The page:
I am familiar with J2SE programming.I have been reading the JavaBeans Tutorial at Sun. As I am going through it I am not able to understand one thing.Exactly what are these JavaBeans used for? On resources which I have gone through give examples with a GUI. If its true that its used for building GUI, then why do we need JavaBeans when a powerful libraries such as Swing or others are available.What advantage does they have? To be honest, I have understood nothing from the tutorial till now. Also, the tutorial mentions words like Component Model and Component architecture which I am only vaguely familiar with.Can you kindly directly me to some resources that explain these terms more clearly with the help of some examples. Please correct and guide me if wrong.
A bit of business: you may not have read our naming policy on the way in. It requires that you use a full, real (sounding) first and last name for your display name. Joke names and "handles" aren't acceptable here. Many people won't answer your questions until you comply with the naming policy. You can change your display name here. Thanks for your cooperation. [ October 27, 2005: Message edited by: Ernest Friedman-Hill ]
Java Beans were originally invented as pluggable user-interface components. So besides the standard buttons, list boxes, etc. somebody could for example create a chart control as a Java Bean, and others could use this in a visual GUI building environment to point and click a GUI application together.
However, that way of using Java Beans never became really popular.
A Java Bean is just another Java class with get...() and set...() methods to access its member variables. That's basically all there is to it, and that's how most people are using Java Beans today.
EJB (Enterprise Java Beans) is something completely different - it's a bit confusing that those also have "Beans" in the name.
Java bean "components" are similar in purpose to Microsoft's ActiveX/COM components. Pluggable components for user interface "controls" are certainly one application of Java beans, but they're not the only - and probably aren't even the most important - application. Any "unit of functionality" you can wrap in "a software IC" is a good candidate for a "Java Bean".
And no, "Java beans" have nothing whatsoever to do with "Enterprise Java Beans" (sigh!). Enterprise Java Beans (Session beans, Entity beans, etc) are architectural components of a J2EE application. Java beans are implementation components for ordinary J2SE applications. As such, Java beans can be used in any of J2ME, J2SE and/or J2EE. Enterprise Beans, on the other hand, are limited exclusively to J2EE.
Confusing, but I hope that helps a little!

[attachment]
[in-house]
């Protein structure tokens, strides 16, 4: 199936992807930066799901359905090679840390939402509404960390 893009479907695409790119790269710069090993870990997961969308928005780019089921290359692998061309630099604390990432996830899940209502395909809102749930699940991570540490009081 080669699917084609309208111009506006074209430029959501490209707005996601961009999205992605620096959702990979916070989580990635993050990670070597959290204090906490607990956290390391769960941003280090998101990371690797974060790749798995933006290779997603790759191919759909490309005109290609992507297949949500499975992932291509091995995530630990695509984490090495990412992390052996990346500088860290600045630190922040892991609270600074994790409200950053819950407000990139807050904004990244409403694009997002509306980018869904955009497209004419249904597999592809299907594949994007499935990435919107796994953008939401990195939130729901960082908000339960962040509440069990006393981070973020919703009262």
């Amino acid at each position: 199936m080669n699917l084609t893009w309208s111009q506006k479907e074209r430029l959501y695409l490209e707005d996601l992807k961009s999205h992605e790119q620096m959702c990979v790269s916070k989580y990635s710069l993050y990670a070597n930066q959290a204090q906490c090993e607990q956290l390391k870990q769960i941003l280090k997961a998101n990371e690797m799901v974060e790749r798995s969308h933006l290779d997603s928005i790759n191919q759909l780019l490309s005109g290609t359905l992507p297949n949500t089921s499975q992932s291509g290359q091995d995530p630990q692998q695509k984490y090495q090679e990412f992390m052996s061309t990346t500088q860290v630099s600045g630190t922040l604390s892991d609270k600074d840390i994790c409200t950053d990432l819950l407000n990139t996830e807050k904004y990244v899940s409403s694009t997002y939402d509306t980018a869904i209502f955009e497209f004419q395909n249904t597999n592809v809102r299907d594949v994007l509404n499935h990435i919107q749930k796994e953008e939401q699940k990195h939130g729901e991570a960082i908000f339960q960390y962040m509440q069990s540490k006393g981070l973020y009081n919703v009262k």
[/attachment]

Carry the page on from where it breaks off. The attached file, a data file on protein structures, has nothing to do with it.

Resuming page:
Your .. PSM
Paul M. Santa Maria, SCJP
Joined: Oct 27, 2005
I have not confused EJB with JavaBeans. Reading the replies then is it true that unless I am working as a vendor for delivering pluggable components I don't need to care about JavaBeans?
Paul Santa Maria
Joined: Feb 24, 2004
Hi, again -
1. Sorry: I didn't mean to imply that you confused Java Beans and Enterprise Java Beans. I just wanted to agree with - and to emphasize - Jesper de Jong's very good, very important point that "JB != EJB". No offense!
2. I believe Java Beans are for everybody.
Not only should you know about Java Beans (to use them effectively as the need arises), I would go further and suggest that you should use Java beans yourself, wherever and whenever possible.
One of your primary goals in OO programming is to "encapsulate" your "functionality", to "hide" your "implementation" as thoroughly as possible.
I would argue that both COM/ActiveX and Java Beans are good and useful technologies for doing this. I would further argue that the discipline in coding your Java "class" as a viable "Java Bean" will generally yield cleaner, more robust implementations.
I would definitely encourage you to include "Java Beans" in your Java programming toolbox! [ October 27, 2005: Message edited by: Paul Santa Maria ]
Most, if not all, of the classes in the Swing and AWT APIs are JavaBeans. So this is one use for the JavaBean standard. However, you can use JavaBeans wherever it might be appropriate in your programs, even if it doesn't apply to GUI programming.
Beans are also used in the context of web programming. If you delve into JSP, JSP and Struts, you'll find them everywhere, and it becomes important that you understand how their values get assigned through setters/getters.